First, Iran has been expanding its power in the region, as a result of decades of intelligence work and recently because of unprecedented U.S. tolerance for it. While the U.S. is negotiating with Iran, one of the U.S.'s leverage points is the fact that it is keeping Israel from launching a pre-emptive strike on Iranian nuclear facilities, as Israel did to Saddam Hussein's reactor in 1981. Whether we agree with the usefulness of U.S. negotiations with Iran, one thing remains certain: The U.S. would have had a much weaker negotiating position had it not been for Iran's fear of a looming Israeli strike.
Further, with the Islamic State beast expanding in the region, many of the U.S.'s closest Arab allies could fall easily under Islamic State's sway if not for Israel. For example, given that Islamic State sympathizers have a base in southern Jordan, and control Jordan's border with Iraq and almost a third of Jordan's border with Syria, why is Islamic State not attacking Jordan? It knows it will have to face Israel if it harms Jordan's security, because Israel will not tolerate Islamic State in Jordan and threatening the Jordanian-Israeli border.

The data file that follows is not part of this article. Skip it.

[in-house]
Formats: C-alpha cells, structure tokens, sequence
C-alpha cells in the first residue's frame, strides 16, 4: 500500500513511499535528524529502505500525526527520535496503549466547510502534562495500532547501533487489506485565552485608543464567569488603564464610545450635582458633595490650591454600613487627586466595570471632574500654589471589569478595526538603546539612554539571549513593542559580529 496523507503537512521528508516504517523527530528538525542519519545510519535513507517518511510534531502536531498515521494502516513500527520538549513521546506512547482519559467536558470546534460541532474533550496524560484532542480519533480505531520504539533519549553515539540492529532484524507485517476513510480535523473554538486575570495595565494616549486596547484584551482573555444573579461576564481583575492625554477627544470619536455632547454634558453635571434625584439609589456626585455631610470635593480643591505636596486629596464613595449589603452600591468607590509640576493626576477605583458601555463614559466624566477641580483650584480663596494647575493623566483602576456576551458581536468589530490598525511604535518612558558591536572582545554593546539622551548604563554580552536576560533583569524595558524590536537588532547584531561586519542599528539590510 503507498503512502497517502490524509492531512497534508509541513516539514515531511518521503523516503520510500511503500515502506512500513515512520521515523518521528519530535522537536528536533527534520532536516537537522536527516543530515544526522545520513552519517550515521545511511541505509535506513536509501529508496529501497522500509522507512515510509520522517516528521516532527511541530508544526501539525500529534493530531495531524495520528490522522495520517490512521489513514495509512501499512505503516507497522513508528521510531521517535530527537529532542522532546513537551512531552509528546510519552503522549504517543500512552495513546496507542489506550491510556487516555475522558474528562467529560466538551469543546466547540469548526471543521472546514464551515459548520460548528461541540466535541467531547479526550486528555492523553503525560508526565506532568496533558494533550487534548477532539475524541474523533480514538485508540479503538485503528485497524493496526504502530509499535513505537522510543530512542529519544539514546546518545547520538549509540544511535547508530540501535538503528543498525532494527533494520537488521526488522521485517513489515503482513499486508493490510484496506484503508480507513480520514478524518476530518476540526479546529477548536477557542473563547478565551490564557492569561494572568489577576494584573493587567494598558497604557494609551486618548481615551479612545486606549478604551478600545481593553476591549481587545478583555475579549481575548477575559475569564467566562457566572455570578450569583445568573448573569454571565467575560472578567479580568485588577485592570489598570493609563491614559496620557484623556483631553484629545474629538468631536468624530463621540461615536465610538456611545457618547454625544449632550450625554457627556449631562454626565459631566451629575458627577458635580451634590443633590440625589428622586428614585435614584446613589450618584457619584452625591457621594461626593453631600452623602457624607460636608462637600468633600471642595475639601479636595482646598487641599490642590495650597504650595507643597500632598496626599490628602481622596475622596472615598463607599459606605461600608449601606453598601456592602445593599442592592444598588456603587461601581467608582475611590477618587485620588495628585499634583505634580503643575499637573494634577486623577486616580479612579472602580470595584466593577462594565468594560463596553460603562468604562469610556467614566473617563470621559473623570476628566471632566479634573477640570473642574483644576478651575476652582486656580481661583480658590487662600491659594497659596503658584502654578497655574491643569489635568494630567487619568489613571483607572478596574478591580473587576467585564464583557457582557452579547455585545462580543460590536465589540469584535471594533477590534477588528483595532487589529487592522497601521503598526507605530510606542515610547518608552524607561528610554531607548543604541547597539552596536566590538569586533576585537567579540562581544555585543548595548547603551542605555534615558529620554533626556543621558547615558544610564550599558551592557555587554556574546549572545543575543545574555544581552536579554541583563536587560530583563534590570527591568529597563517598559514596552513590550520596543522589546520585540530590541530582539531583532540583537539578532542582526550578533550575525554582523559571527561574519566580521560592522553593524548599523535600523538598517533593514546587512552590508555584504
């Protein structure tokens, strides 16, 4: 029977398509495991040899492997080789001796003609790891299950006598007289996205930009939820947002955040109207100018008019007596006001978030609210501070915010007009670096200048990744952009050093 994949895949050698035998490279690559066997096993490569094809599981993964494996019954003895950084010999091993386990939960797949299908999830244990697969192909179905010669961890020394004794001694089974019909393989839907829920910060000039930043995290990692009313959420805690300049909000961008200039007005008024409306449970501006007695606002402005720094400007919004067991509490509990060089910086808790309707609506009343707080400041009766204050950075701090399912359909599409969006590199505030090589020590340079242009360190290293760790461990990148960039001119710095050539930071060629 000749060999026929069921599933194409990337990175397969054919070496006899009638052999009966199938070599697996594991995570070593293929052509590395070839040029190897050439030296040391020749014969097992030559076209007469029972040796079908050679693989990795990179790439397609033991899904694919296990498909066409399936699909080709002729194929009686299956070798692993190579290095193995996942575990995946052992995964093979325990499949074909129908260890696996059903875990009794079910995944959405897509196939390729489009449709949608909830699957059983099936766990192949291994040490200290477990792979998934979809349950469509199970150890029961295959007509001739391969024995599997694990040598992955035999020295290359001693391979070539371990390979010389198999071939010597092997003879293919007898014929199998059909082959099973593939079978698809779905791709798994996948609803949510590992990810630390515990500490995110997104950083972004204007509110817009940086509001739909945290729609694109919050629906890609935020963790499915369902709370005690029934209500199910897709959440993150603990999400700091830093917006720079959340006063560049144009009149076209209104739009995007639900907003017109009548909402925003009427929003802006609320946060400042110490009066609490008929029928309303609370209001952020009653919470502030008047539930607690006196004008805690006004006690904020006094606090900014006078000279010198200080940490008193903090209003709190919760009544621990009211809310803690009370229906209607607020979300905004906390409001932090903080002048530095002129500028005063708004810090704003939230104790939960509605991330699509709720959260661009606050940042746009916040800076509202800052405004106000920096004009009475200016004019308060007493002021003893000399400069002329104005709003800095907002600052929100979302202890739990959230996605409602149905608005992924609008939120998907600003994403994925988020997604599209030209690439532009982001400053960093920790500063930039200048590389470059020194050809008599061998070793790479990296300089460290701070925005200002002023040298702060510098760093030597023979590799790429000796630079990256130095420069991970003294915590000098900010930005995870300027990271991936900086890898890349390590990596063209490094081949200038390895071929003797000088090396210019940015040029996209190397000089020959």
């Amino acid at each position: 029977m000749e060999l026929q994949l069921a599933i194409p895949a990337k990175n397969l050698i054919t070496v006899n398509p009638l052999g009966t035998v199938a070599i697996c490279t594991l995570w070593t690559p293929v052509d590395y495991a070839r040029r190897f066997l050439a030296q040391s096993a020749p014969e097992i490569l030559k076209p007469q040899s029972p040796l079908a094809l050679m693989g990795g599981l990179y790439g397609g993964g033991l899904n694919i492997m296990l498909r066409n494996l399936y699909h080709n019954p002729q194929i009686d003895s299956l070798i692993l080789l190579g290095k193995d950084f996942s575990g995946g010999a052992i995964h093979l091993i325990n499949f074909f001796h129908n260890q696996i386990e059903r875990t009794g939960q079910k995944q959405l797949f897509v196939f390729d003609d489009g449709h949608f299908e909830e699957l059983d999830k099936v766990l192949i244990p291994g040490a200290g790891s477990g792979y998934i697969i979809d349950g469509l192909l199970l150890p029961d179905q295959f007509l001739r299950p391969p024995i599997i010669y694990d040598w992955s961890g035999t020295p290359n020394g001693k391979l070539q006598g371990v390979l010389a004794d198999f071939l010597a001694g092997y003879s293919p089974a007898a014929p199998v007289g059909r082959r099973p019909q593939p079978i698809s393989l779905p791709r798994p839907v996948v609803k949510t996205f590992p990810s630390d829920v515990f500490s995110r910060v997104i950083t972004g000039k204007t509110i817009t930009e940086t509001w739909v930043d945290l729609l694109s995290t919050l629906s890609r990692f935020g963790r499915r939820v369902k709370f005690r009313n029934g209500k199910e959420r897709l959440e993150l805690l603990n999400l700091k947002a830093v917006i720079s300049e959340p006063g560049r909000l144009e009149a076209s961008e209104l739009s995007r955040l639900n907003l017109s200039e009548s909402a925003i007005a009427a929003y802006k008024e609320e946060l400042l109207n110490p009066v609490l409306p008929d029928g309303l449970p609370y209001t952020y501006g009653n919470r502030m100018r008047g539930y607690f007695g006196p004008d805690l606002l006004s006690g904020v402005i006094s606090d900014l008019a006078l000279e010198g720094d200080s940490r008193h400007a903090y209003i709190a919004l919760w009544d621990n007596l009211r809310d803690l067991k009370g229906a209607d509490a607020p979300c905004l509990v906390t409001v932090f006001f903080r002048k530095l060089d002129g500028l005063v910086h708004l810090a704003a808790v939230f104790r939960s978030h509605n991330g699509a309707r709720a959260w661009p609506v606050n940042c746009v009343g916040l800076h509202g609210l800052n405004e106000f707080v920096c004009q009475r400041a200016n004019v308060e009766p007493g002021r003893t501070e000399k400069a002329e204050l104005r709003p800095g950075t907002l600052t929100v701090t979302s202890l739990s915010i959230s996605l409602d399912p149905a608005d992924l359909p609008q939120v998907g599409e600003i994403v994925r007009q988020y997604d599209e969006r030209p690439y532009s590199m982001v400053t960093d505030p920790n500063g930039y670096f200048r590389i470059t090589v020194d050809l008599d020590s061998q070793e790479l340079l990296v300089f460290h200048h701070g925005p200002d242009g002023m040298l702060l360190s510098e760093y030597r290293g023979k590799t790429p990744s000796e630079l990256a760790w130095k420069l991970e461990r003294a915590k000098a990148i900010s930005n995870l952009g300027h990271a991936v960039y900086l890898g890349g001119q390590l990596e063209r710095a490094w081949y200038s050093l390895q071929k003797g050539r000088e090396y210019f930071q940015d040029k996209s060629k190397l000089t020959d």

In addition, Islamic State would not dare make advances to southern Syria toward the Golan Heights, again, knowing that this would draw Israeli opposition. Instead, it has focused its operation far from Israel and into north-central Syria and western Iraq. This has limited Islamic State operations to particular areas and kept some of the U.S.'s most important allies safe.
It is true that the U.S. has the strongest military on the planet, and some of the most dedicated, patriotic and well-trained soldiers. But Israel has the regional experience, the know-how and the stamina to keep Islamic State at bay and fight it if necessary.